With the termination of a period of shame and humiliation, the true Israelites collectively (“Jacob”) would then no longer feel shame on account of reproach hurled at them nor would their faces turn pale from shame. The Septuagint reference to the end of a change of the “face of Israel” apparently relates to the end of a change on account of affliction or humiliation.

29:23. Masoretic Text: For when he sees his children, the work of my hands in his midst, they will sanctify my name, and they will sanctify the Holy One of Jacob, and they will fear the God of Israel.

Septuagint: But when their children see my works, they will sanctify my name on my account, and they will sanctify the Holy One of Jacob, and they will fear the God of Israel.


In the Hebrew text, “he” refers to Jacob, apparently genuine Israelites collectively. “He” will see in his midst his children — true Israelites or real sons of Abraham, the work of YHWH’s hands. These true Israelites are the “work of YHWH’s hands, for he has made it possible for them to come into existence. The ones who would sanctify God’s name upon seeing these “children” appear to be the divinely approved descendants of Jacob who would treat the “name” or the person represented by the name as holy. Their thus sanctifying the name or YHWH himself finds its parallel in their sanctifying the “Holy One of Israel,” their God who is holy or pure in the absolute sense. They will also fear, or have a reverential awe of, the “God of Israel.”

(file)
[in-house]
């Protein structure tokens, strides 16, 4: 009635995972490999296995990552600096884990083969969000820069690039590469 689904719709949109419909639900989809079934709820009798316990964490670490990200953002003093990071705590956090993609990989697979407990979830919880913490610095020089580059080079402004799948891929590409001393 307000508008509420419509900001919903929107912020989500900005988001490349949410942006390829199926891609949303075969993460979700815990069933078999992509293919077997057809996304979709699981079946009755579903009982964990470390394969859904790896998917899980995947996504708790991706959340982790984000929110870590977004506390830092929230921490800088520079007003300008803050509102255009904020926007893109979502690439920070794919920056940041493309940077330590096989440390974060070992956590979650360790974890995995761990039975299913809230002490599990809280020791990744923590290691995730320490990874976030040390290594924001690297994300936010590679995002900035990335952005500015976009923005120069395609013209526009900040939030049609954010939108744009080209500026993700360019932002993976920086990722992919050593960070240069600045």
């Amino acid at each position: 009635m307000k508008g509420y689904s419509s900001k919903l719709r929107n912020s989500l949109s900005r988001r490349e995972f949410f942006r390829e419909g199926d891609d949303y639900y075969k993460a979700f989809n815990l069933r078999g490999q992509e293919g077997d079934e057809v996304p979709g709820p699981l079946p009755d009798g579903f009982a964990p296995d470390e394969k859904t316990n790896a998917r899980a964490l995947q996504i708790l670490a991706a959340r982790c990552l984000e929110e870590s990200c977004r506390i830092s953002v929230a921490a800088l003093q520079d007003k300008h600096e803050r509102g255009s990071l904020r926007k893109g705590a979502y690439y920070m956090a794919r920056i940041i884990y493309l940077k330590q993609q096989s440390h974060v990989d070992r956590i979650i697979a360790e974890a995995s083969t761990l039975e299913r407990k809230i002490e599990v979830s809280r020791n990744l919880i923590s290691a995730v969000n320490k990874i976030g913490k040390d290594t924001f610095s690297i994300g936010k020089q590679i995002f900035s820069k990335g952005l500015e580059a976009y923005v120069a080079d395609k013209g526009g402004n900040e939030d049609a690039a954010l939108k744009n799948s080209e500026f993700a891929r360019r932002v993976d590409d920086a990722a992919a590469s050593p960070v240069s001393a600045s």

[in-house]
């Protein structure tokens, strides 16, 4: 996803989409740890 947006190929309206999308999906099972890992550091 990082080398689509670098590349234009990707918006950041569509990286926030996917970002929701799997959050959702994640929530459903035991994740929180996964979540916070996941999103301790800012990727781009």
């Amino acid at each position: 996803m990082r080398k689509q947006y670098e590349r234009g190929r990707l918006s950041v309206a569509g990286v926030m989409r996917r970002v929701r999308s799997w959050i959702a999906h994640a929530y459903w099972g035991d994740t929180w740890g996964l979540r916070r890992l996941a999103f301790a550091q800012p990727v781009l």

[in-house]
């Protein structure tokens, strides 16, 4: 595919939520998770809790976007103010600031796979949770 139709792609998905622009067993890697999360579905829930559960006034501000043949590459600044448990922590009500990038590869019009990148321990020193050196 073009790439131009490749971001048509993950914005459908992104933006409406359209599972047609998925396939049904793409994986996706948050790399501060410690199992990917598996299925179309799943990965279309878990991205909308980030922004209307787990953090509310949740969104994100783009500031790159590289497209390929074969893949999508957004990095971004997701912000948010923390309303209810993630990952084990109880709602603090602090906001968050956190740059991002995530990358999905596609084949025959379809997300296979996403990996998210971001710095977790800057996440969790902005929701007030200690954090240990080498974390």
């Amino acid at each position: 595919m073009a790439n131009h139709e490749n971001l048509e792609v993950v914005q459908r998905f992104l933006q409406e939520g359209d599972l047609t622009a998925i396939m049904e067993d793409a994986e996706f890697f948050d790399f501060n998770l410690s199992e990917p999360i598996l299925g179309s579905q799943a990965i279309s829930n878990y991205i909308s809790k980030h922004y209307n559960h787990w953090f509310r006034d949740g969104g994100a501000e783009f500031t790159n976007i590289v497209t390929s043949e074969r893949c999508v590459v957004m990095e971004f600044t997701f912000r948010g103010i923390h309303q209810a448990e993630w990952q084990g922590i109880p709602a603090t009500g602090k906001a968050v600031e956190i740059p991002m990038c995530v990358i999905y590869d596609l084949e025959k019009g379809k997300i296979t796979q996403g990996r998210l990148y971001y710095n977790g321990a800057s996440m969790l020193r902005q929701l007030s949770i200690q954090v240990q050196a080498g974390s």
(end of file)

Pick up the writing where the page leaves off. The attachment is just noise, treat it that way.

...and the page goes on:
The Septuagint rendering represents the “children” as seeing God’s works, which would include his saving acts, and then being moved to sanctify his name. In the Targum of Isaiah, these “works” are identified as the mighty deeds God would do for the “sons” of the house of Jacob.

29:24. Masoretic Text: And those straying in spirit will come to know discernment, and those murmuring will learn instruction.

Septuagint: And those straying in spirit will come to know discernment, and those murmuring will learn to obey, and the stammering tongues will learn to speak peace.


Formerly, there would have been Israelites who strayed in spirit or who, in disposition or motivation, wandered from the divinely approved course. They would cease to err in this manner. Those who in the past had murmured or grumbled, resisting God’s will and commands, would cease to be disobedient and become responsive to learning his instruction and acting accordingly. According to the Septuagint rendering, they would learn to obey or to respond with appreciative compliance to what God’s law required of them. The learning to speak peace with tongues that had once stammered or stuttered could refer to making clear expressions of wishes for well-being.